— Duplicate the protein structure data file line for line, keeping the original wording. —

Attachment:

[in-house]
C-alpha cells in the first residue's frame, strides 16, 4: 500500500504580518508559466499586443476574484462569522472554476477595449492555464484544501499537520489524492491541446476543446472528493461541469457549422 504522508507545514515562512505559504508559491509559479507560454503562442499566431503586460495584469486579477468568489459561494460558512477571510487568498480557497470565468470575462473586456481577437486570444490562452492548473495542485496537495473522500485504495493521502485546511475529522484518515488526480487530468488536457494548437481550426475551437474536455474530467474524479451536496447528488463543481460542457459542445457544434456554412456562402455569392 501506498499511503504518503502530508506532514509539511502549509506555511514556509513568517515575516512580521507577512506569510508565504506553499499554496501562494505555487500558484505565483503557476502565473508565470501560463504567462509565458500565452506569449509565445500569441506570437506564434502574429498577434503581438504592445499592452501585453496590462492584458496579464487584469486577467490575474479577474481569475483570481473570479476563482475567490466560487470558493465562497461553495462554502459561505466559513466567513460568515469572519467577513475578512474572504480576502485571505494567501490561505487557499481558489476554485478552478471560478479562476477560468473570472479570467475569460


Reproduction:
[in-house]
C-alpha cells in the first residue's frame, strides 16, 4: 500500500504580518508559466499586443476574484462569522472554476477595449492555464484544501499537520489524492491541446476543446472528493461541469457549422 504522508507545514515562512505559504508559491509559479507560454503562442499566431503586460495584469486579477468568489459561494460558512477571510487568498480557497470565468470575462473586456481577437486570444490562452492548473495542485496537495473522500485504495493521502485546511475529522484518515488526480487530468488536457494548437481550426475551437474536455474530467474524479451536496447528488463543481460542457459542445457544434456554412456562402455569392 501506498499511503504518503502530508506532514509539511502549509506555511514556509513568517515575516512580521507577512506569510508565504506553499499554496501562494505555487500558484505565483503557476502565473508565470501560463504567462509565458500565452506569449509565445500569441506570437506564434502574429498577434503581438504592445499592452501585453496590462492584458496579464487584469486577467490575474479577474481569475483570481473570479476563482475567490466560487470558493465562497461553495462554502459561505466559513466567513460568515469572519467577513475578512474572504480576502485571505494567501490561505487557499481558489476554485478552478471560478479562476477560468473570472479570467475569460